Who admits to remembering what it was like to look up something in your encyclopedia set? Just a few of you, huh? Well, if you can’t recall that grand experience, or you only know what it’s like to look something up on the Internet, it’s okay. This is how I remember it.
First, it was pretty keen if your family could afford to have an encyclopedia set in your home. Any moment, a burning question might surface and you would race to the family bookshelf, pull out the chosen, gold-lettered volume, and ferret out your answer — just like that!
Second, once you found what you needed, it was tough to put the encyclopedia down. The books were stuffed full of facts you didn’t know! So much to learn from those smooth, glossy pages. You might stumble upon pictures of ugly bugs, long-dead dinosaurs, far away countries, or the anatomy of the sexes! And, there was a book for each letter of the alphabet … plus year books!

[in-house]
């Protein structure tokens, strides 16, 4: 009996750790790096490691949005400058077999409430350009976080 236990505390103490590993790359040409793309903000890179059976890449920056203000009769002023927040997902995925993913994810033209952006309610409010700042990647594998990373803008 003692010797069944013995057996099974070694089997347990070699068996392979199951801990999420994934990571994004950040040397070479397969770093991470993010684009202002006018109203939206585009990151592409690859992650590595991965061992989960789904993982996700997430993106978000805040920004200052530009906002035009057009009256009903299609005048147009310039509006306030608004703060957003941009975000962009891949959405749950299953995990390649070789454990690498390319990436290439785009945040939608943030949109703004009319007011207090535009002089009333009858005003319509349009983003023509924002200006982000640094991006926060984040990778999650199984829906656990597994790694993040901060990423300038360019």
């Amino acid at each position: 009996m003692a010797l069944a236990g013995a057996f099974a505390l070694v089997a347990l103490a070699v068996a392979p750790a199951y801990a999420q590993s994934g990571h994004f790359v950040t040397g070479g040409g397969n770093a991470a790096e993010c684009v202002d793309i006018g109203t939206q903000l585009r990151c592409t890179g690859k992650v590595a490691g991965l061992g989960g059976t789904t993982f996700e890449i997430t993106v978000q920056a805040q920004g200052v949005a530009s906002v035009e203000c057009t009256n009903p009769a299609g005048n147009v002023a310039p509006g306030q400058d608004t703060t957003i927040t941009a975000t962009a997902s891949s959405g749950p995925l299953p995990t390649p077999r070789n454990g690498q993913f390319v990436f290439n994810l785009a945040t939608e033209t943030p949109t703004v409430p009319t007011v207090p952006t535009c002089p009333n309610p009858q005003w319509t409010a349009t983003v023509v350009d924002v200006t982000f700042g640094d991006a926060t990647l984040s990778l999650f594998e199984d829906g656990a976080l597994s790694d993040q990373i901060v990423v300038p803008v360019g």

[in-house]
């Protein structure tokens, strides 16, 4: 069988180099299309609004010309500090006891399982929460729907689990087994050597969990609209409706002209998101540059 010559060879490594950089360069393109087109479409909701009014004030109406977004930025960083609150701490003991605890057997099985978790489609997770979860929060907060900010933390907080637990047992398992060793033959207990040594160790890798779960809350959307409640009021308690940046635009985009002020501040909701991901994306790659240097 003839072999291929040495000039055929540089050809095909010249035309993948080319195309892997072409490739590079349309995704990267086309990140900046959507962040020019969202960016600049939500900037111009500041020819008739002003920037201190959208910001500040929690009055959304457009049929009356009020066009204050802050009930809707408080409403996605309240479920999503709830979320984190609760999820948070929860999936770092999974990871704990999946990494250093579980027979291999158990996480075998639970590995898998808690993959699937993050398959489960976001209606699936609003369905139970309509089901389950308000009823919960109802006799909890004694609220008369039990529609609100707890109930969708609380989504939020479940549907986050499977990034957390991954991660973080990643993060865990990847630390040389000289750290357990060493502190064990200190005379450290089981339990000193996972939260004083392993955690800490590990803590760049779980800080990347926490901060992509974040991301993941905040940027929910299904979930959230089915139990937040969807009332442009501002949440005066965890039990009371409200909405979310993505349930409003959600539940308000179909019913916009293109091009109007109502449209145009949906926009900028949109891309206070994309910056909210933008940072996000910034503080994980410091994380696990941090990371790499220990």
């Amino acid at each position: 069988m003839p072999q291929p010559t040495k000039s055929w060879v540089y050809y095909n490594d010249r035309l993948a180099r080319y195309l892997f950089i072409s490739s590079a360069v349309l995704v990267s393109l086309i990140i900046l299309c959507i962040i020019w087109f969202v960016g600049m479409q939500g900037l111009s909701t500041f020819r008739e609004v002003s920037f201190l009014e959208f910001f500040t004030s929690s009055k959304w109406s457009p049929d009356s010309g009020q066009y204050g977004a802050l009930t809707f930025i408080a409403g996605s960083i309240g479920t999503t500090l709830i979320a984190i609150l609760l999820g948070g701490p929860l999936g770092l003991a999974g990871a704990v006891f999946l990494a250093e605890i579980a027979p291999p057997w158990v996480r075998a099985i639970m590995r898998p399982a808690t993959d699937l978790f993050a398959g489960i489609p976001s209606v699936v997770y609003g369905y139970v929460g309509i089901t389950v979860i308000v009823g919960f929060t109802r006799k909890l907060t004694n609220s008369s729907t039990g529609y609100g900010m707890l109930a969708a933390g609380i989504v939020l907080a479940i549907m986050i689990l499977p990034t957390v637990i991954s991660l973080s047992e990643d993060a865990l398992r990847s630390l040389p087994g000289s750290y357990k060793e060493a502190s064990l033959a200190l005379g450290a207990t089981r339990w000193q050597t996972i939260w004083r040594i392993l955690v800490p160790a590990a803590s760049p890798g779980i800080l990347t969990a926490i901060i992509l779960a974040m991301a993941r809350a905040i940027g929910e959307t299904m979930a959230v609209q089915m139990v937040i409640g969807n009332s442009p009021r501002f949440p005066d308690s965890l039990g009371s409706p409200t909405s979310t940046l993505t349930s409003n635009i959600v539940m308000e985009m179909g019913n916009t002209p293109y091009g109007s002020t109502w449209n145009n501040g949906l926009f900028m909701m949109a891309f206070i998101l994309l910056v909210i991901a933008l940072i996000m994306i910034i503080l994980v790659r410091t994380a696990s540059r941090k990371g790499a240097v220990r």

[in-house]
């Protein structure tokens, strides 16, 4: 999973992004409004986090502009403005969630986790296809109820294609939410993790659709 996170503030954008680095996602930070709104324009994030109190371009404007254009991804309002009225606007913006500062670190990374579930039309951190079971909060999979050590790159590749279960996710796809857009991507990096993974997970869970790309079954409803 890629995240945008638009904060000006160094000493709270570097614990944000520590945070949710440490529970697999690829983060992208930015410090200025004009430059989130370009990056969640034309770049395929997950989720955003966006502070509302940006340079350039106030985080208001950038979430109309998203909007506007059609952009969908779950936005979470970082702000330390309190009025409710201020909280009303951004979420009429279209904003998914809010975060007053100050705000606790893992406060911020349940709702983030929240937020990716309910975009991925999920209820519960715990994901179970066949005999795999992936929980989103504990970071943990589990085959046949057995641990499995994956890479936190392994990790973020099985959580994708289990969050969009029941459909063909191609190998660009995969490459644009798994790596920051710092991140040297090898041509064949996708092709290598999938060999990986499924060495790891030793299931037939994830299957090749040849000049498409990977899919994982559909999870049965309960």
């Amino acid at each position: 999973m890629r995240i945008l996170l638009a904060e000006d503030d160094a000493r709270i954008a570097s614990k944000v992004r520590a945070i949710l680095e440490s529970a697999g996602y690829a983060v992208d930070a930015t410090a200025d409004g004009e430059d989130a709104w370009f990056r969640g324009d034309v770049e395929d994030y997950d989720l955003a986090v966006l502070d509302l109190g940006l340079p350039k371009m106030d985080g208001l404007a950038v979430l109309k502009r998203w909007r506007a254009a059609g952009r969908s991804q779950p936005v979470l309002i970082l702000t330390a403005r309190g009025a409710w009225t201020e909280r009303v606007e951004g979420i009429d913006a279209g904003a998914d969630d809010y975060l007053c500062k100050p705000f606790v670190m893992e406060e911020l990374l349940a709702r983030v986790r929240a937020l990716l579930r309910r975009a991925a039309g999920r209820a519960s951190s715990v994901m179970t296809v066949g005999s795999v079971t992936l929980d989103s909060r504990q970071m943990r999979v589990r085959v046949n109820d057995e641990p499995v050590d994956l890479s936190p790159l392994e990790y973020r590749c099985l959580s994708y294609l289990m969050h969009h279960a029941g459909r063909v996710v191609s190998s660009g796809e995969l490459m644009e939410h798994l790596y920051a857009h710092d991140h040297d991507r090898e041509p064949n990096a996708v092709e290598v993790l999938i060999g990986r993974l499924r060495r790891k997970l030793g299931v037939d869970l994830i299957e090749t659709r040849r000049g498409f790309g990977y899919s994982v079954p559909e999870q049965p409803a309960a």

Third, some encyclopedias had long, fancy names. Ours was called Funk & Wagnalls New Encyclopedia! Name-dropping alert: sometime later, I was told that we were related to Mr. Funk who started the whole thing with Mr. Wagnall. Cool!
Fourth, our set filled a whole bookshelf! All by itself! It felt rather rich to have an entire bookshelf of encyclopedias. They stood up so straight and steady; like little towers of wisdom.
Fifth, encyclopedias have been around for over 2,000 years; my Funk & Wagnalls, since 1912. Take that, Internet!
Even though I love the Internet, and it’s a might cheaper than my encyclopedias were at the time, my heart still goes out to those well-trodden books, where any morsel of knowledge could be found on a lazy afternoon without waiting for it to boot up.